Academic journal article Phi Delta Kappan

England Mulls Privatizing Many Schools: The English Equivalent of Charter Schools Is More Expensive Than Anticipated, So Now There's an Effort to Cut Costs through Privatization

Academic journal article Phi Delta Kappan

England Mulls Privatizing Many Schools: The English Equivalent of Charter Schools Is More Expensive Than Anticipated, So Now There's an Effort to Cut Costs through Privatization

Article excerpt

Are huge chunks of England's state education system about to be privatized?

That question is being asked over here after a revelation that an aggressive school reform agenda, which would alter virtually all aspects of state education, may be moving off in yet another new direction.

The Independent, a national newspaper, revealed in February that the government was considering transferring to the private sector all academy schools (similar to American charter schools and designed to operate independently of local authorities) in a bid to reduce central government funding. While taxpayers would continue to finance academies, the government would, for the first time, allow them to be operated for a profit by private entities while academy financing would no longer be included in the government's accounts.

Currently, the national government funds academies. Academies are run by charitable trusts set up either by the governors of an individual school or by an overarching organization that runs several schools (similar to a charter-management organization in the United States). Governors are volunteers who act as the equivalent of nonexecutive directors by holding school management to account. Ministers, who must approve what the governors do, are national politicians. Academies are billed as having greater freedoms to make their own decisions on what curriculum to offer students, teacher pay, and working conditions. They have been set up to bypass local councils, which traditionally managed public education in England.

Right-of-center think tanks have long wanted to enable academies to be run privately for profit, but the government -- a coalition between the Conservatives and the centrist Liberal Democrats -- has thus far resisted.

The significance of all this lies in the huge growth in the number of academies since the coalition came to power in May 2010. Academies had been a relatively small initiative under the previous Labour government, with just 203 such schools created before the Labour government left office. But the current government sought to expand the program rapidly, encouraging conventional state-run schools to decide whether to leave their local authorities and take on academy status. The new government also has sought to force some municipal schools deemed underperforming into becoming academies.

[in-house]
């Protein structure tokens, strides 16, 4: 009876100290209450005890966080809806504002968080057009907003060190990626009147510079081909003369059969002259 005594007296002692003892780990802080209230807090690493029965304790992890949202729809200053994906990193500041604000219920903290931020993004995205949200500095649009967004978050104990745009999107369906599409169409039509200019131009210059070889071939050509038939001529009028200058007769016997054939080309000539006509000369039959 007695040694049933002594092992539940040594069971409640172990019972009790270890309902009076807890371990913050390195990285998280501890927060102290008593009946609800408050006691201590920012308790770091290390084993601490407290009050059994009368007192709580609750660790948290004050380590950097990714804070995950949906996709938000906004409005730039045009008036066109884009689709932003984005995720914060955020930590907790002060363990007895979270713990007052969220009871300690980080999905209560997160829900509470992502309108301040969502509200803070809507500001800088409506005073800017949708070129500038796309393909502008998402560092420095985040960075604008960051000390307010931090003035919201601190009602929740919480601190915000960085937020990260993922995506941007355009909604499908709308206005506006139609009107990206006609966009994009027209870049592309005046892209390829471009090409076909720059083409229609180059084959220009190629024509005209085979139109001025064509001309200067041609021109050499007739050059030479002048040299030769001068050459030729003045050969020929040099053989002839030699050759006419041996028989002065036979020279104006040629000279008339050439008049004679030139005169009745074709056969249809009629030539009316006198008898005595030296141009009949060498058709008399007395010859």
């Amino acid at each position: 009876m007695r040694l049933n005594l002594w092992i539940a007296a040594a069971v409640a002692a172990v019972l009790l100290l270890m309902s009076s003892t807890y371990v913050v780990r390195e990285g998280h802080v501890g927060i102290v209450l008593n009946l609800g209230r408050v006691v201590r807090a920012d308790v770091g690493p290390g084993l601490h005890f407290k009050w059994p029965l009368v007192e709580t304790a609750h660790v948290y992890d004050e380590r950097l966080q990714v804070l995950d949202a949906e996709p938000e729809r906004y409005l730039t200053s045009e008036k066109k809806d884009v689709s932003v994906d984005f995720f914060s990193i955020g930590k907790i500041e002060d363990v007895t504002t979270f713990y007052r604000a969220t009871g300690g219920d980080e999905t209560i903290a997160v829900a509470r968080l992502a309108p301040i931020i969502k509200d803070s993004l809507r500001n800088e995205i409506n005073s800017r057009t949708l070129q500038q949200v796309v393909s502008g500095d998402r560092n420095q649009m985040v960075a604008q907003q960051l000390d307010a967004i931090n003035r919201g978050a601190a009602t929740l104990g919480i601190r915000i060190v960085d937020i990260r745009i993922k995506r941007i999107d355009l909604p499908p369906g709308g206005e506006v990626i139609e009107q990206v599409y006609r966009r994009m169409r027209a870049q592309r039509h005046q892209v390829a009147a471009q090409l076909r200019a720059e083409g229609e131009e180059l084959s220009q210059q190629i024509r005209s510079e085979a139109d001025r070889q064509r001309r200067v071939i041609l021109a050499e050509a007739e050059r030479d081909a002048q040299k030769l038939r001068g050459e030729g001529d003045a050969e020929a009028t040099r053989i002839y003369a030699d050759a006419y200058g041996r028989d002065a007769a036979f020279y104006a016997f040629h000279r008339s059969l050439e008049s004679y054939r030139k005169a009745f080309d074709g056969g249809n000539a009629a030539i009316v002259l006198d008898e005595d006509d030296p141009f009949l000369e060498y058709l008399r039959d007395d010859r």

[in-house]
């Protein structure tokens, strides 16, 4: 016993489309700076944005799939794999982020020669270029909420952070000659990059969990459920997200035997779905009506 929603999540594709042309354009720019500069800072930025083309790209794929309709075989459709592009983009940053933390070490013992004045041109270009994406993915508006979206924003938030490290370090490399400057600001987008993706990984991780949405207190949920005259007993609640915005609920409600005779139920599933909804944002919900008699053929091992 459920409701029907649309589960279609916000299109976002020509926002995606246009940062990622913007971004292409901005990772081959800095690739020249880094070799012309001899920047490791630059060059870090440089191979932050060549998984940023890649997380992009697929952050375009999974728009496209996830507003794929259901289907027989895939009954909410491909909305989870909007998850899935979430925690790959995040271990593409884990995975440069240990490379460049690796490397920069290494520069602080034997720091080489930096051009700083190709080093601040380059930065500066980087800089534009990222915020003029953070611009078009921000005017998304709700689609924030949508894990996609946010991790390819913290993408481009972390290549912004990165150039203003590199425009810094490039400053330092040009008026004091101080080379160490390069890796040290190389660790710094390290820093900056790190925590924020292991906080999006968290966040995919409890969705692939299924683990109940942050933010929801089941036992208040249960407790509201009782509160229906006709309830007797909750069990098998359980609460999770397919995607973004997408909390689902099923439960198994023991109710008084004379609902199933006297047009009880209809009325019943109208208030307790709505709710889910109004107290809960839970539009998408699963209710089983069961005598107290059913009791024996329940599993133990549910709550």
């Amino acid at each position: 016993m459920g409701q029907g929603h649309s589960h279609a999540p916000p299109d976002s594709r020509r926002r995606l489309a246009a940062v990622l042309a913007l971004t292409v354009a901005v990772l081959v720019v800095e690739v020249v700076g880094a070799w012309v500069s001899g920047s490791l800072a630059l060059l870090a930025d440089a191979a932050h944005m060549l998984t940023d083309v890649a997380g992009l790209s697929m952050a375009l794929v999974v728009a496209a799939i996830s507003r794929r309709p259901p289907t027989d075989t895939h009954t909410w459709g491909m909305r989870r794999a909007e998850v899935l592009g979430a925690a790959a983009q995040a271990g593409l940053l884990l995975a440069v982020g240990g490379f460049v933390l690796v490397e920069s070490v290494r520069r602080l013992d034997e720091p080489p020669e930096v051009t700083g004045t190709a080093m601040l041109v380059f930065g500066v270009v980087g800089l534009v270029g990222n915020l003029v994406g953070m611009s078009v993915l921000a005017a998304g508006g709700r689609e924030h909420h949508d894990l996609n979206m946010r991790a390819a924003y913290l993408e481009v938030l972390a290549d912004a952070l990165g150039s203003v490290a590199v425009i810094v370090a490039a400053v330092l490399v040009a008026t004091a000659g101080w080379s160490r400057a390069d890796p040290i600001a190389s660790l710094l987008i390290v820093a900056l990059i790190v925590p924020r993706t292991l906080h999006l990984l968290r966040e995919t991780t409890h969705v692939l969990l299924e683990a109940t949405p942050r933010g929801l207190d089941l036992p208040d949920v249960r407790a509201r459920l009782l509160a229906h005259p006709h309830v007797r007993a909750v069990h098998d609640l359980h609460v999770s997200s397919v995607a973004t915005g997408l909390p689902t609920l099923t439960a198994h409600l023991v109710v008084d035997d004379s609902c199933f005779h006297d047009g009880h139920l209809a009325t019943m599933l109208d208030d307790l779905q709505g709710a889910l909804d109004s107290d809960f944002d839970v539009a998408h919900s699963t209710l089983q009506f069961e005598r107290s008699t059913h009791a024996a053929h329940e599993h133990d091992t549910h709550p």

Now, some 1,500 secondary schools or about half of those in England, are academies, while just over 1,000, or 6% of England's 17,000 primary (elementary) schools are academies. Yet the program has come with a hefty price tag. A public spending watchdog recently reported that the government has spent $1.5 billion on academies under this administration -- extra funding that seems to have lured many schools into taking on the academy status in the first place. And that has helped encourage officials to take steps to move academy funding off the Department for Education's balance sheets.

At the time of writing, it is not known, however, what will come of this plan, which was reported to occur by spring 2015. And little has been heard of the initiative since plans came to light in early February. However, it's clear that the ministers view a more private, commercially oriented education system as a key goal. Since 2010, Education Secretary Michael Gove has had legal power to force struggling schools into taking on academy status because of his authority to transfer schools away from local councils and into the management of academy "chains."

Ministers want to boost the number of schools operated by these chains, which are currently nonprofit but could easily convert to for-profit, observers say. The line between "profit" and "not-for-profit" is also not always clear. For-profit companies, supplying everything from textbooks to temporary teachers to data analysis systems and public relations, have long been a feature of England's education system, while it is possible now for an organization running a state school to set up a separate management company that could provide services to that school at a profit. …

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